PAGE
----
• Ox 0. p,q,0{r} = q (result)
• Ox 1. p,q,0{r0}1Z = p,pq,1{r}0Z (only rule)

In computer hardware the commas of these arrays addressed as bytes. A byte nowadays is `8` bits long, so with room for `2^8` digits the number base `256` is a full register, notated in hexadecimals as `<:001` in Intel's little endian bit/byte mode.
We can subtract `1` from a right entry, let it float off, to automatically fill the left byte with `255<:ff` the largest digit. (Or have a smaller largest digit, for bytes to represent NaN characters, for example two less when `254<:ef` is an opening bracket and `255<:ff` its closing sign.)

The state of the `<:00` byte is void if the next byte is `<:00` (or NaN), and else its state is the virtual base `p`, ready for count down. When all void states are kept in place in the structure, there's no actual upward transport of numbers or array sizes. We just count off right bits.

For example in radix `p=256` reduce the number `132358<:605020` from byte form to a string of ones, by addition in a byte Ox machine, where indices have fixed positions. We write decimals and put commas in between to aid the human eye.

```1{256},6,5,2 = p,111111,5,2  with p = 1{256}
= p,1{262},4,2 == p,1{1286},0,2
= p,1{1542},255,1 = p,1{66822},0,1
= p,1{67078},255,0 == p,1{132358},0,0 = 1{132358}```

Because Ox expresses all whole numbers uniquely, these arrays have the same resolution as a radix system. In every byte entry an `2^k` length of ones is written with `k` bits. Representing each byte by a digit sign, expression size is up to a factor `2^k` smaller than its string `1..` evaluation.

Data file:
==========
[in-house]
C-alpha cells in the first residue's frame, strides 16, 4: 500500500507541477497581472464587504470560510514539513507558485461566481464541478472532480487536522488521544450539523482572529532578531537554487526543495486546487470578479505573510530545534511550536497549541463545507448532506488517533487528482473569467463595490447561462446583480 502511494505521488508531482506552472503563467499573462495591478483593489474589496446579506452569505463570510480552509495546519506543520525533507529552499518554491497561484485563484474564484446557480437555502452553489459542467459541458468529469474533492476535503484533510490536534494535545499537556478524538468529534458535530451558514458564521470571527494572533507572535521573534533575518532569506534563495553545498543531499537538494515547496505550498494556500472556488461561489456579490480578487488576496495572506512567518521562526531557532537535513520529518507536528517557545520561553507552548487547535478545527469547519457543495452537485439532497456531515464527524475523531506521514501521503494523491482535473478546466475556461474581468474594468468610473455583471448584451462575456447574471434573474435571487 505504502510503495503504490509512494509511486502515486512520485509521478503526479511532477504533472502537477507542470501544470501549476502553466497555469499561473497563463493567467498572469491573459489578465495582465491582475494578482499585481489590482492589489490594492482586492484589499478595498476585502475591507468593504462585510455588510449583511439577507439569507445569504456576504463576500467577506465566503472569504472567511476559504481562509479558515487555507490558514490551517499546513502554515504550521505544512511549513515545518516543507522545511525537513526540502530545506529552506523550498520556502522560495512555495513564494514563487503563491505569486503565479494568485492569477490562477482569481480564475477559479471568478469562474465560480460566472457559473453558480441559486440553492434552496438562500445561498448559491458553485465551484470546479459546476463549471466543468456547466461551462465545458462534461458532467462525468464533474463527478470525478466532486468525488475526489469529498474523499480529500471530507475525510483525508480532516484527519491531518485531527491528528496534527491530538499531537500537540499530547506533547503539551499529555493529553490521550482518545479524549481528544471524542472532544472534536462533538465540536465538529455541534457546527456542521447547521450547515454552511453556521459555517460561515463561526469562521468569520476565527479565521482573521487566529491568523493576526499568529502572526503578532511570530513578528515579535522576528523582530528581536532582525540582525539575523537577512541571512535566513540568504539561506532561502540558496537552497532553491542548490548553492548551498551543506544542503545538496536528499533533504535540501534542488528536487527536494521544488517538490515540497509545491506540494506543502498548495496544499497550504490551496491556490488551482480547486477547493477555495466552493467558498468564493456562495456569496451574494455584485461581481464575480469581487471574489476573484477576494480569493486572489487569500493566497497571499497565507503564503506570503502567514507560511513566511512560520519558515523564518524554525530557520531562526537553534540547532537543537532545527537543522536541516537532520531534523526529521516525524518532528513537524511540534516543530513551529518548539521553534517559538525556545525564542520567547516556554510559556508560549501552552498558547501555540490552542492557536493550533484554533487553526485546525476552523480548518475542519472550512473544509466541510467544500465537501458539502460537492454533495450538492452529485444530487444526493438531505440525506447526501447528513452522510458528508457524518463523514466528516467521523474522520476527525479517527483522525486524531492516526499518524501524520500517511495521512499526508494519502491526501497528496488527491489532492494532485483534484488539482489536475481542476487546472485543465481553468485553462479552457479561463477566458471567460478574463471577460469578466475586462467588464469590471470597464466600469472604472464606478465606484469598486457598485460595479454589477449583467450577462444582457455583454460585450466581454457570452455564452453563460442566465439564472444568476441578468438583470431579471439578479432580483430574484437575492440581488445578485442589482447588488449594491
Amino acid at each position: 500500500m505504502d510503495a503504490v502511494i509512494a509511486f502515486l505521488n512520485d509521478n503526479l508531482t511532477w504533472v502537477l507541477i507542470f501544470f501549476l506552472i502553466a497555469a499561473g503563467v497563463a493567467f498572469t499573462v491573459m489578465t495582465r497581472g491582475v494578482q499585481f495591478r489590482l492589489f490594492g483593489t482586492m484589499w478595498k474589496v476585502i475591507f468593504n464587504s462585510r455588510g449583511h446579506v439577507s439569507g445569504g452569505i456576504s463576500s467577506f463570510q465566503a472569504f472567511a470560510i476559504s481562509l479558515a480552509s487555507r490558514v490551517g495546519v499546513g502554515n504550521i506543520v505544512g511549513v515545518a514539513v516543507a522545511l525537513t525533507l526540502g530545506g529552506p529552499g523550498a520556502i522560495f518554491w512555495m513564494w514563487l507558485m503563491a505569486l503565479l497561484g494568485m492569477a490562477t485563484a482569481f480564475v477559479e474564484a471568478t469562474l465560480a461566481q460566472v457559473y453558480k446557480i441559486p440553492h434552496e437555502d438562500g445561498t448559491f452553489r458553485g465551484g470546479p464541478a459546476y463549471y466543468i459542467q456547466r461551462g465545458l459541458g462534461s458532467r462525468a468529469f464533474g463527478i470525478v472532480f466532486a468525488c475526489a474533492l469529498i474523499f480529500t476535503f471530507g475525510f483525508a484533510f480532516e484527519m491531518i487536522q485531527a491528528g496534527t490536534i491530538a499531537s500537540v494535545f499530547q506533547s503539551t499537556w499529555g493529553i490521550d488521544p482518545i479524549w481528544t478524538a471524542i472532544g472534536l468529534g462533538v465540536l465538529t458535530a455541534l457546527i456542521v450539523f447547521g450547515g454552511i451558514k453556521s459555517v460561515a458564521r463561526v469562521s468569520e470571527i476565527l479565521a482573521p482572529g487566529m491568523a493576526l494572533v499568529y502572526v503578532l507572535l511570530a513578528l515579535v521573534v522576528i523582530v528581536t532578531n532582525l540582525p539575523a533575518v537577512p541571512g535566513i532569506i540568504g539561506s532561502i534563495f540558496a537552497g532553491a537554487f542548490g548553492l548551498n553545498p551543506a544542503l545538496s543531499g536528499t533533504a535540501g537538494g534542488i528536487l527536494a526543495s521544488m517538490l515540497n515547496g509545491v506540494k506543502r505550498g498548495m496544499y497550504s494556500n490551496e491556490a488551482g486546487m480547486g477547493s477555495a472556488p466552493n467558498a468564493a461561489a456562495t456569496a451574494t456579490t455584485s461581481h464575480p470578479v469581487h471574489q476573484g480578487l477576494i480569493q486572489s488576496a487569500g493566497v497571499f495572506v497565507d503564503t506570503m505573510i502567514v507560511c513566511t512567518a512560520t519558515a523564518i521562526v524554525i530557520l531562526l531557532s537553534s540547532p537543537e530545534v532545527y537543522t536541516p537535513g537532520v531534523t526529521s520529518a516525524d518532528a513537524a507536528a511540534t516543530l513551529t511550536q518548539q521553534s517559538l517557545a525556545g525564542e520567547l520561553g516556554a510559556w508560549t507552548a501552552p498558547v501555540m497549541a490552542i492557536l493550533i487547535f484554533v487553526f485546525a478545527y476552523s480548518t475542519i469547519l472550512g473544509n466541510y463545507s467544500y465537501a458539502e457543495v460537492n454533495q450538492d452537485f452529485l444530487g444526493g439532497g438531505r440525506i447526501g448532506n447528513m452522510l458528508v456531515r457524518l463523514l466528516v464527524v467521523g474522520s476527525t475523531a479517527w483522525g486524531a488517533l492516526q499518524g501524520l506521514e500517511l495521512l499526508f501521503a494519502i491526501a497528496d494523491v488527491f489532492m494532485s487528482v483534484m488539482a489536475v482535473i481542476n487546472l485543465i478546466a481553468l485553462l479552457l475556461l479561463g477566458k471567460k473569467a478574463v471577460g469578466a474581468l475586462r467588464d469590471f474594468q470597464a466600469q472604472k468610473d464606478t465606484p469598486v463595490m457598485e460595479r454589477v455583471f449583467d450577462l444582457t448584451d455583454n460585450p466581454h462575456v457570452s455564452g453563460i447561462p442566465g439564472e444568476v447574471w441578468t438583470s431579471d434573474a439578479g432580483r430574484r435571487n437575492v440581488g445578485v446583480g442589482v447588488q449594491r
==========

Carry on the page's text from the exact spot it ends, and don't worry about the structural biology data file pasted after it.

By keeping entries `<:00` in place, there is no need for separators in Ox. Virtual separators may signify higher powers, but the next endian bit counts off the same as every other.
With shortcuts by separators in Box some famous numbers shrink in expression size, but the large bulk of random numbers escapes the mathematical net.

After the point in *3 where tetration is expressed directly (by an index over array nesting depth) the radix arrays of Box increase at the same rate as our system Nix, which just drops separators (and their subarrays) to collect `1..` the remaining entries.
Note that Bird classifies his array spaces by counting separators (or say he adds each entry as `1`). This lags a multiplication factor behind Nix, so after powers are expressed Bird runs on a par, meeting at Nix ~1 (by an index over array dimensions).

Both the byte entries in the Ox machine and the upsize rule `3.` in the Box algorithm, suggest that we should generally place the first couple `p,q` (primer and quantity) outside of the array proper, which consists of indices and their recursive structures in array functions.

The `ω` byte radix system is like “riding the ox”, an enigma.
Mind you, that `2^ω` in ordinal `o=` arithmetic becomes `ω`.

Ordinal naming by `O` is similar to `Box`, but `O` counts down to `1` so there are no empty entries, and a primer is missing: the atom `ω`, that is here implicitly added and uploaded.
Continue on the 4th entry of the row, which counts up to the next infinite multiplication.

```ω^3 ≤ O(1,1,1,1)
ω^3+ω ≤ O(1,2,1,1)
ω^3+ω^2 ≤ O(1,1,2,1)
ω^3+ω^3 ≤ O(1,1,1,2)
ω^4 ≤ O(1,1,1,1,1)```

In model `O` every entry in row space holds a factor `ω`, counting a power. So by row length we can express a first exponent directly. And an unbounded number of entries raises a power `ω`.

```ω^r ≤ O(.1,..) :r1
ω^ω ≤ O(1,,1)
ω^ω*2 ≤ O(1,,2)
ω^ω1 ≤ O(1,,1,1)
ω^ω2 ≤ O(1,,1,1,1)```